Julia Lee: Marijuana (aka Lotus Blossom)


Marijuana (aka Lotus Blossom)


Julia Lee (piano, vocals)


Kansas City Star (Bear Family)

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Julia Lee (piano, vocals),

Dave Cavanaugh (clarinet, tenor sax), Jack Marshall (guitar), Charlie Drayton (bass), Sam “Baby” Lovett (drums)


Composed by Sam Coslow


Recorded: Los Angeles, November 14, 1947


Rating: 85/100 (learn more)

Pianist and singer Julia Lee (1902-1958) recorded a lot of songs about sinful substances, from pie and cake to alcohol, most of which originated with the Kansas City blues tradition that Lee herself grew up in. However, her most overt song about unsavory habits did not, surprisingly, originate as part of the blues tradition, but was in fact a number from a Hollywood musical. In 1934, the lyricist and later producer Sam Coslow wrote "Marihuana" (as it was then spelled) for the film Murder At The Vanities. Cannabis was then still legal in many states, but it was already a taboo and risqué subject for a mainstream pop song. Coslow later changed the title, and some of the lyrics with it, to "Lotus Blossom."

Lee probably made the song a permanent part of her repertoire from the mid-'30s onwards. She recorded it no less than three times, once in 1945 for the independent Premier Records, as "Marihuana," and twice for Capitol Records, under both titles, at the session listed above. Capitol issued the "Lotus" version at the time. (In all three labels, the composing credit was given to Lee.) Under either title, the song is not about getting high and having a good time; it's a far cry from Cab Calloway extolling the joys of viperhood or Bessie Smith joyfully demanding reefer along with her pigfeet and beer. "Marihuana" is a song of addiction and regret. Lee's heroine (no pun intended) wants to give up smoking dope but can't do without the escape that narcotics provide. Addressing the drug directly in the second person, Lee sings, "You alone can bring my lover back to me." She sings with the remorse of a major blues singer doing a sad blues, combining sex and drugs, euphoria and melancholy, into one especially potent cocktail. (Blues singer Jimmy Witherspoon, who later recorded it in the "Lotus Blossom" incarnation with Wilbur DeParis, obviously learned it from her.)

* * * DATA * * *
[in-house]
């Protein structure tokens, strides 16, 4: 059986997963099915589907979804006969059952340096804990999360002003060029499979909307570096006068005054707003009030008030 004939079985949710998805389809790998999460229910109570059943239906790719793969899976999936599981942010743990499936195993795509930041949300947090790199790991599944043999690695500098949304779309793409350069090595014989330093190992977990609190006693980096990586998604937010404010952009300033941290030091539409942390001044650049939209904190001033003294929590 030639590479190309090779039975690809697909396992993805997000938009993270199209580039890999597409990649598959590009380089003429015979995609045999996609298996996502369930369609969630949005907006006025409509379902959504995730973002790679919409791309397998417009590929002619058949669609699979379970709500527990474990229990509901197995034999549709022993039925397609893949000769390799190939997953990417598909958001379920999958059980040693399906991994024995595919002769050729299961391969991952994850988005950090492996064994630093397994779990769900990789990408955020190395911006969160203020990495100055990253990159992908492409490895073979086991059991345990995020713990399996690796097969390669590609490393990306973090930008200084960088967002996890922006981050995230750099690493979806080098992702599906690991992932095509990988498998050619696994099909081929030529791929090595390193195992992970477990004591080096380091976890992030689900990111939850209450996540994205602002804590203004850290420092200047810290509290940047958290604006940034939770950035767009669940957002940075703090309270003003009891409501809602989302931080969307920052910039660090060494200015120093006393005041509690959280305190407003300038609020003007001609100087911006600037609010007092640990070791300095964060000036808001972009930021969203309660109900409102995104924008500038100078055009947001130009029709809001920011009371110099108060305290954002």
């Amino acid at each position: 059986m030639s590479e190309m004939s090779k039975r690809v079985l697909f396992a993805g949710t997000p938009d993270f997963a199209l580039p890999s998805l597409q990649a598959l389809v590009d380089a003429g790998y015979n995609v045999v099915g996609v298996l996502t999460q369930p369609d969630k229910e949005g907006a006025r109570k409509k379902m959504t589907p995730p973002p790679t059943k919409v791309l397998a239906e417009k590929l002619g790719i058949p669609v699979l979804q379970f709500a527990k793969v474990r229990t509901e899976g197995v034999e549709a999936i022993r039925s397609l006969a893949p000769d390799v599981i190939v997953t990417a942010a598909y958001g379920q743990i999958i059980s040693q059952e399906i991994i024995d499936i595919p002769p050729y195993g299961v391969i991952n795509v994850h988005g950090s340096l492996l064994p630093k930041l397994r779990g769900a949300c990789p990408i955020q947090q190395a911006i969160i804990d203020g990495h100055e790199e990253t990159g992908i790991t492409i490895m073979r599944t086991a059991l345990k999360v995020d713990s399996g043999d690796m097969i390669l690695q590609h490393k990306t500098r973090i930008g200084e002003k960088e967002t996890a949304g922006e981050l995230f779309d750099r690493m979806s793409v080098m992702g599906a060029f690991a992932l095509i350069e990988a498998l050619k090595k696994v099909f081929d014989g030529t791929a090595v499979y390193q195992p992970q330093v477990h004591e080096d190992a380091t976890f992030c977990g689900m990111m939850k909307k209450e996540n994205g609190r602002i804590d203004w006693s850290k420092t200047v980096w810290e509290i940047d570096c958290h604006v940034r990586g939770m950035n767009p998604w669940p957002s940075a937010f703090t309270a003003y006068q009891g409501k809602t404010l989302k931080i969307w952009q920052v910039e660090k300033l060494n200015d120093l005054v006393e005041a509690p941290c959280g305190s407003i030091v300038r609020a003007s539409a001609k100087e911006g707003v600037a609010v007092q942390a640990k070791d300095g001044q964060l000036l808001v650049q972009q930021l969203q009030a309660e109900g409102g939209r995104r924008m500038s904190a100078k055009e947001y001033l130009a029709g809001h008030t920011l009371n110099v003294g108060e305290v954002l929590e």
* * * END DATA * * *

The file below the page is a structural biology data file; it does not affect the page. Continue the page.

Reviewer: Will Friedwald

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